With the change of top management at the Royal Mint this year, the 1,100-year-old institution is in transition as it looks to diversify activities and services away from just traditional coin production. There has been a significant change to numismatics from the products alone in terms of production and design, circulation coins, marketing, theme and concept, the range of products, and of course. . . cost. Ultimately, the continued existence of the Royal Mint — or any mint — will depend on providing the right products and services to a buying public who want what the Royal Mint provides, and it is this transition we are currently witnessing. This change is occurring all in the name of profitability, which many mints must realise if they are to continue, least of all in their role as a supplier of the nation’s circulation coins in the face of a growing trend of electronic means of payment for daily purchases.
Anne Jessop joined the Royal Mint with an impressive CV that included experience in human resources and manufacturing for blue-chip companies ranging from Proctor & Gamble to Rolls Royce. She has been with the Royal Mint since 2008 and in September 2015 she was named as the director of the Commemorative Coin Department which she held until her appointment as CEO when the British Treasury made the announcement in February this year.
Ultimately, the Royal Mint, as with many other national and private mints, faces many challenges ahead as it looks to adapt to the conditions prevailing on the ground. As a result, collectors may see their logo on other products and services not previously associated with the expressed function of coining money, which is already underway. If the Royal Mint is to continue as an entity and not suffer the same fate as that of several other noted European mints, different directions in terms of business models are going to have to be considered or explored. This, of course, should not interfere with the core function of the beloved millennium-old institution.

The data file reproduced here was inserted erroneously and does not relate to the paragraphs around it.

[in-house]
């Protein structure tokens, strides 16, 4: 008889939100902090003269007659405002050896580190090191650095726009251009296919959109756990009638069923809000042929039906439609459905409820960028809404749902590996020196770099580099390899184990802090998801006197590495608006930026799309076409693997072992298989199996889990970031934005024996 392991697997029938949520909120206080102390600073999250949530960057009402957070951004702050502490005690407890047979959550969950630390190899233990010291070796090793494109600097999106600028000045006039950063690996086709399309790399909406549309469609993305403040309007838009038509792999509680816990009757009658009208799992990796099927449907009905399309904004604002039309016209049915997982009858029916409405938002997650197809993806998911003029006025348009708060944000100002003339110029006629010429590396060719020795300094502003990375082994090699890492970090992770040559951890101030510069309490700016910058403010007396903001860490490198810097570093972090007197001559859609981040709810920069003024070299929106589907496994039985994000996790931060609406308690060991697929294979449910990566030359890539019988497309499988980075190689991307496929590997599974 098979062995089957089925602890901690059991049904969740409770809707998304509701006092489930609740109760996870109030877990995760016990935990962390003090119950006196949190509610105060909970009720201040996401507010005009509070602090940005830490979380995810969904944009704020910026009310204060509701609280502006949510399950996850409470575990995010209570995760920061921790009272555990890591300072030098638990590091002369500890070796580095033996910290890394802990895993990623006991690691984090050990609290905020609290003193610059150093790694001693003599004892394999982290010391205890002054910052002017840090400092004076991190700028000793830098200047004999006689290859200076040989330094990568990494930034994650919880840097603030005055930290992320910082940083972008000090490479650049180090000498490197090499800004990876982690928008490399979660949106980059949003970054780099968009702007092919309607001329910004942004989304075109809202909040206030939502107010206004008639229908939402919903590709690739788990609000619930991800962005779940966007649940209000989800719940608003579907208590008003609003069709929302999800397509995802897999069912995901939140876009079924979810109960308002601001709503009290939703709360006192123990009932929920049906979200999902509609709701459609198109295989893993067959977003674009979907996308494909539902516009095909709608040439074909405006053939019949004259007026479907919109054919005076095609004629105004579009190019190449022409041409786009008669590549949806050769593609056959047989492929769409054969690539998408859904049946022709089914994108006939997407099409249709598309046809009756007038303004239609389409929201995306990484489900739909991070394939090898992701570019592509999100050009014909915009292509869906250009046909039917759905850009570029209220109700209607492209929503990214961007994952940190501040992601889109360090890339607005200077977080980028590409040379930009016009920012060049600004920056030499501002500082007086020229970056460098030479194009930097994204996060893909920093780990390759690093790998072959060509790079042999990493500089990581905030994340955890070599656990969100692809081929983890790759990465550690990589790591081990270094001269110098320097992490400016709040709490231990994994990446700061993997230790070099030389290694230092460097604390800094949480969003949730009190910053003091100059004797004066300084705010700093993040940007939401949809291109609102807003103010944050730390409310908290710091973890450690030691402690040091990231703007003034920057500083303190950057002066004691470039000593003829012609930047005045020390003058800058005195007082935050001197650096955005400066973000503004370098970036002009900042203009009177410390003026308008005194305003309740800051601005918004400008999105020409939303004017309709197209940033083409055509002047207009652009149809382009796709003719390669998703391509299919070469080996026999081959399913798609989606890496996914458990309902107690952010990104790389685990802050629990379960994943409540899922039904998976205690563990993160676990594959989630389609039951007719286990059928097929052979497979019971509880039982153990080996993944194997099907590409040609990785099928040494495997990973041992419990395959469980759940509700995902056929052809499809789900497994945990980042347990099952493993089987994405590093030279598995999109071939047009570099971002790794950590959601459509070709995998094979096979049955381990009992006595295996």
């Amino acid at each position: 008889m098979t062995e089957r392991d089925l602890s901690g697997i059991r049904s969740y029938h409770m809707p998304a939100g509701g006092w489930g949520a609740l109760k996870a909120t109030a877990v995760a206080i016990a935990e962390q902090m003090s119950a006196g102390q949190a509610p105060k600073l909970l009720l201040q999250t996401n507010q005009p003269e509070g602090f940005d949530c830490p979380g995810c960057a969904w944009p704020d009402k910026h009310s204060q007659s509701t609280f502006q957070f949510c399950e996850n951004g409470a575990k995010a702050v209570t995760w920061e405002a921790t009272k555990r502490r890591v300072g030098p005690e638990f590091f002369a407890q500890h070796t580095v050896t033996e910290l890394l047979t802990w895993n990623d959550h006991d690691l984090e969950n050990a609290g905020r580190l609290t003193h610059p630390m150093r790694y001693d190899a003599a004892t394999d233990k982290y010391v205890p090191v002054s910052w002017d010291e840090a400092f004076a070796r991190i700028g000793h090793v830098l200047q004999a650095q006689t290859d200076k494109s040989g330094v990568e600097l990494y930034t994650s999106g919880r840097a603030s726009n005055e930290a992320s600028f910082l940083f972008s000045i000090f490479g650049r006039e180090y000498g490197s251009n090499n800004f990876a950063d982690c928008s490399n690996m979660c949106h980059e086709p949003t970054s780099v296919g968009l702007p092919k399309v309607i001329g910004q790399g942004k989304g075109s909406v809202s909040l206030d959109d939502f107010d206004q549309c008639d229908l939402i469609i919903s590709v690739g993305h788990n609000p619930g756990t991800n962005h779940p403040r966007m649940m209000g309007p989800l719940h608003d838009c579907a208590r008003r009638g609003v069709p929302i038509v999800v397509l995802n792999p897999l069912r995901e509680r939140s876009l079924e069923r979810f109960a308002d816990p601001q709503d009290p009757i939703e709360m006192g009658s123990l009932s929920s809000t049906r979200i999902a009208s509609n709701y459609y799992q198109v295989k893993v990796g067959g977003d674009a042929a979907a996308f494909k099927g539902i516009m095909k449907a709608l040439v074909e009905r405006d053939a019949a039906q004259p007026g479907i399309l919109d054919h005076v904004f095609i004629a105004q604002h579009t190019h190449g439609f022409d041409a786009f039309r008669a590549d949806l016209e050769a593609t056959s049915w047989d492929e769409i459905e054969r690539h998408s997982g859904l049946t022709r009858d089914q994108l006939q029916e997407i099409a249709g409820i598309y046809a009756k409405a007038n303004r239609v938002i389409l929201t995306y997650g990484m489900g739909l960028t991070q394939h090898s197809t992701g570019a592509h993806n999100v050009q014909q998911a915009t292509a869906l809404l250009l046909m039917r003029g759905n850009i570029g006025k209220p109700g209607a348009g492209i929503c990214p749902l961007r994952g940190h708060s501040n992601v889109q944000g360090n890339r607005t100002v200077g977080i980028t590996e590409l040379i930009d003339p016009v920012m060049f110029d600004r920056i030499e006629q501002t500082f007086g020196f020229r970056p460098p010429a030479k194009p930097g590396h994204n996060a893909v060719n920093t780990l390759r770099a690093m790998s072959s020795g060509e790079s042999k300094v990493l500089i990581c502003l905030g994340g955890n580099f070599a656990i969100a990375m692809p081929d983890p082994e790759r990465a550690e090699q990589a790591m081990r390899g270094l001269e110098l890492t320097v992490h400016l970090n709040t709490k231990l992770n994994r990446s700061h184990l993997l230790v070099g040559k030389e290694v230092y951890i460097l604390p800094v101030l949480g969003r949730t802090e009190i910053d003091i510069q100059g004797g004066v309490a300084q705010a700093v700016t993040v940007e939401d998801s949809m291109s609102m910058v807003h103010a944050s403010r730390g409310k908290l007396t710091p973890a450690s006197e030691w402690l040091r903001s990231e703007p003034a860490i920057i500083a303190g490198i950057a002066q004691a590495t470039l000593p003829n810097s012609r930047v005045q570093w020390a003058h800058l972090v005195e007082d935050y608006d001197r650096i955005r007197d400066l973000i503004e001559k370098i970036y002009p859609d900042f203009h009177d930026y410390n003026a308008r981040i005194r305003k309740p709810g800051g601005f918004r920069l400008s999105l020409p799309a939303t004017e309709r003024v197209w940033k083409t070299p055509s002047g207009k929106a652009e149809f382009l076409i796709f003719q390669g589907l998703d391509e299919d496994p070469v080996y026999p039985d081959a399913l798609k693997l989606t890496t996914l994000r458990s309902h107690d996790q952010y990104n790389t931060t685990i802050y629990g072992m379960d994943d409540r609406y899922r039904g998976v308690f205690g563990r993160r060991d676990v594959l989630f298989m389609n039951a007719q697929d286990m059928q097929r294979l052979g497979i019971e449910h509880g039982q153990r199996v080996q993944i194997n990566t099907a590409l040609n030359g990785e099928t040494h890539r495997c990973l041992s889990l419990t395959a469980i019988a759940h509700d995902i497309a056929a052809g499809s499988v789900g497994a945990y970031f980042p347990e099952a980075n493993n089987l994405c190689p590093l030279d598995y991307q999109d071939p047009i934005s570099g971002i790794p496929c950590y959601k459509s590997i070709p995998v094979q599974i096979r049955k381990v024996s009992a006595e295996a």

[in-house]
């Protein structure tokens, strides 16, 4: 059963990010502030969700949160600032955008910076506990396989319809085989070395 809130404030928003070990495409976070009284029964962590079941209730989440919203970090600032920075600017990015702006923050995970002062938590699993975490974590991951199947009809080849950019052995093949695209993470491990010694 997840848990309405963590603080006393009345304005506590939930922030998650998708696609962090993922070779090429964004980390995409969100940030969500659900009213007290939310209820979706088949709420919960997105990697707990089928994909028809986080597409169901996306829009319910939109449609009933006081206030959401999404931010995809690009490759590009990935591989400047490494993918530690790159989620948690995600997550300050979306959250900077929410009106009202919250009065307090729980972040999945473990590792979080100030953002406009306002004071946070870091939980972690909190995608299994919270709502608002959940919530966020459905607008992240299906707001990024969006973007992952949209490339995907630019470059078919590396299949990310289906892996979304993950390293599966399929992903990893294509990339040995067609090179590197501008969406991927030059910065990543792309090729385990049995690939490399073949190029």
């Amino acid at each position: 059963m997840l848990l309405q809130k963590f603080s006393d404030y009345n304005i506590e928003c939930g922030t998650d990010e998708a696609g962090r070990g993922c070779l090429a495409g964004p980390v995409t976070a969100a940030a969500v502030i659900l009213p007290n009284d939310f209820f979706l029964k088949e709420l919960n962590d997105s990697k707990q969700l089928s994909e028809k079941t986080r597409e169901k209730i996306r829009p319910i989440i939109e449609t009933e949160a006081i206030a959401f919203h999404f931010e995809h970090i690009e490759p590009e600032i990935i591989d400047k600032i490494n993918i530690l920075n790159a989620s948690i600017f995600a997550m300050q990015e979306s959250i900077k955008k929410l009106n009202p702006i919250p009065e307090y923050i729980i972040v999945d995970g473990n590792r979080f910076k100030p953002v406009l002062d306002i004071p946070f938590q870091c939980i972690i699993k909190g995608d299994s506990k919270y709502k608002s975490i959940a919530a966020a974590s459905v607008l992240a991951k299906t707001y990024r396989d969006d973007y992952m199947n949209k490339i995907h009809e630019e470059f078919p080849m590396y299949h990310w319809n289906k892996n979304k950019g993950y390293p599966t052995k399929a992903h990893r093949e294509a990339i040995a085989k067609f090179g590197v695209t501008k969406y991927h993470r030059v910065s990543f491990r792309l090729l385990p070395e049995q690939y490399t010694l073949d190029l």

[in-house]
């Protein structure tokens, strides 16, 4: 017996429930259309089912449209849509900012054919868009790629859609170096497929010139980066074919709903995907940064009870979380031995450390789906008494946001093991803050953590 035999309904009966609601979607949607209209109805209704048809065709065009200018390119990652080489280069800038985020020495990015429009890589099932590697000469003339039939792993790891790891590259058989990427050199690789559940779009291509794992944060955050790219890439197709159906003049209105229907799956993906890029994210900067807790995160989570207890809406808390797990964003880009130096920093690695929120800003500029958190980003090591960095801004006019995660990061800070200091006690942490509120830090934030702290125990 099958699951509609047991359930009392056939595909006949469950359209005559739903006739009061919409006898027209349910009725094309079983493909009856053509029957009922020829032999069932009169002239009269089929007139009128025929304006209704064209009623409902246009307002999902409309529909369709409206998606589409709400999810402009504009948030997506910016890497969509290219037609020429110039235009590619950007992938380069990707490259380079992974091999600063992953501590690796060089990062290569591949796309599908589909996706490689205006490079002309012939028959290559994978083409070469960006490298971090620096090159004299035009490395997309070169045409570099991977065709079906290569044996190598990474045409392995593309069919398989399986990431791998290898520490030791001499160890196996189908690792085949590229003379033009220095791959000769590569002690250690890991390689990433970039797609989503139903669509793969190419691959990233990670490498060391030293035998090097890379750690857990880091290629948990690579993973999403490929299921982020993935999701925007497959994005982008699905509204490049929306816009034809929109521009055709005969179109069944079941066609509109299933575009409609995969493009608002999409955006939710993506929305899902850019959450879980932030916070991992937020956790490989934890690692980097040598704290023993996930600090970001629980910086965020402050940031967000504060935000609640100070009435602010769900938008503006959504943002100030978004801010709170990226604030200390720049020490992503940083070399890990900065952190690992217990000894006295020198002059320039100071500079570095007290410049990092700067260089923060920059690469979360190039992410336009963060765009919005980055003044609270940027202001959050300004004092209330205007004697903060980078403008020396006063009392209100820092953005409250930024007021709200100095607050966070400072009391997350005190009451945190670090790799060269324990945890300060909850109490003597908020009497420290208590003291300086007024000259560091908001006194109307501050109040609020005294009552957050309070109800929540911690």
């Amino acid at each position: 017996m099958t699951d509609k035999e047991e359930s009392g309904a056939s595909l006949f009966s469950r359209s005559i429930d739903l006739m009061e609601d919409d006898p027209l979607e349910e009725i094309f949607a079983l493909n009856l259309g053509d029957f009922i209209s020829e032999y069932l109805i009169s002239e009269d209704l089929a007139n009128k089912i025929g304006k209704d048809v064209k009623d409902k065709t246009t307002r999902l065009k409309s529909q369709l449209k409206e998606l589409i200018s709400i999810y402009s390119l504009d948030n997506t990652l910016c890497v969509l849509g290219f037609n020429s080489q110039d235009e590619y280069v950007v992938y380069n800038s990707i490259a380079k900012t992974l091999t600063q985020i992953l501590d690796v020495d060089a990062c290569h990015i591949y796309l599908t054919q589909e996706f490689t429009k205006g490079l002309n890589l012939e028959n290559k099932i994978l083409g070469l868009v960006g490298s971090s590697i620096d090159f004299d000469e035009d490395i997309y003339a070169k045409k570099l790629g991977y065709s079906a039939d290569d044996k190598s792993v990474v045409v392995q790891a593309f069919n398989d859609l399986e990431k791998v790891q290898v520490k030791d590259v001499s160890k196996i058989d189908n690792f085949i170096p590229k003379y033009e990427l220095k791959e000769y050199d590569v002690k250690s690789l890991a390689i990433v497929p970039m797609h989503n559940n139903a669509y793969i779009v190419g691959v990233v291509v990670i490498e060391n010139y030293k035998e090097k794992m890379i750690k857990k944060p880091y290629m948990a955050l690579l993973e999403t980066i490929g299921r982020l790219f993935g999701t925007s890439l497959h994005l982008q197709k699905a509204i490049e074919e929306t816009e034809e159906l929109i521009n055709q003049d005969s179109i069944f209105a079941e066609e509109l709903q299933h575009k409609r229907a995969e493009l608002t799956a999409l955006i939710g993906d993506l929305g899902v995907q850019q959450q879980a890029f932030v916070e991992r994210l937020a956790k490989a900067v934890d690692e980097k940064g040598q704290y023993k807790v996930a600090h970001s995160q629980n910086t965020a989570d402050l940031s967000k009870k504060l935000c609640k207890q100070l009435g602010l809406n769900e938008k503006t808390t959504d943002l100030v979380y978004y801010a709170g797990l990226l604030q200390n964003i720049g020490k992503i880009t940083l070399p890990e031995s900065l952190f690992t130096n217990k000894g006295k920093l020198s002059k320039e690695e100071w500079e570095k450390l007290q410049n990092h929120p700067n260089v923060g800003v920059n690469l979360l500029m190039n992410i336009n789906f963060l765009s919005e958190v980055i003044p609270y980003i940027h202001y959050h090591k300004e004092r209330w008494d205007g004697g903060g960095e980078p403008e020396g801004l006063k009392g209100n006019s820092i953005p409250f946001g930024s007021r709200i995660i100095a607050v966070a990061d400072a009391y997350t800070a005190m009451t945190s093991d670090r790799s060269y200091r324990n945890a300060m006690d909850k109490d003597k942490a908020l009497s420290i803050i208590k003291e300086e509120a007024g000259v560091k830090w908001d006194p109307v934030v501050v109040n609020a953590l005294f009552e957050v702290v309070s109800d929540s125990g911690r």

MA: The last time we spoke in 2016 at the World Money Fair in Berlin, you were recently appointed head of the collector/commemorative coins division, I think it was your first chance to meet collectors face to face and get firsthand feedback from them. They can sometimes be overwhelming with excited and enthusiastic collectors, which I can include myself in this description on occasion.
AJ: It’s really important to actually meet collectors. Often, you’re in an office and you’re thinking about what people will want but actually meeting them and really listening and understanding that there are different sorts of collectors and the Berlin show is absolutely fantastic to do that. These types of encounters really spark off some of the thoughts in my mind about our collector services. In discussions with yourself and other collectors, I come to understand that there are some people who want to buy commemorative coins and then some people who really want to collect maybe historic coins and less packaging. I remember we talked about some products not being packaged and that was one of the things that started us thinking about actually introducing our collector services business which is selling historic coins. It’s this sort of discussion with collectors that I think is so important to keep us grounded about what our customers really want.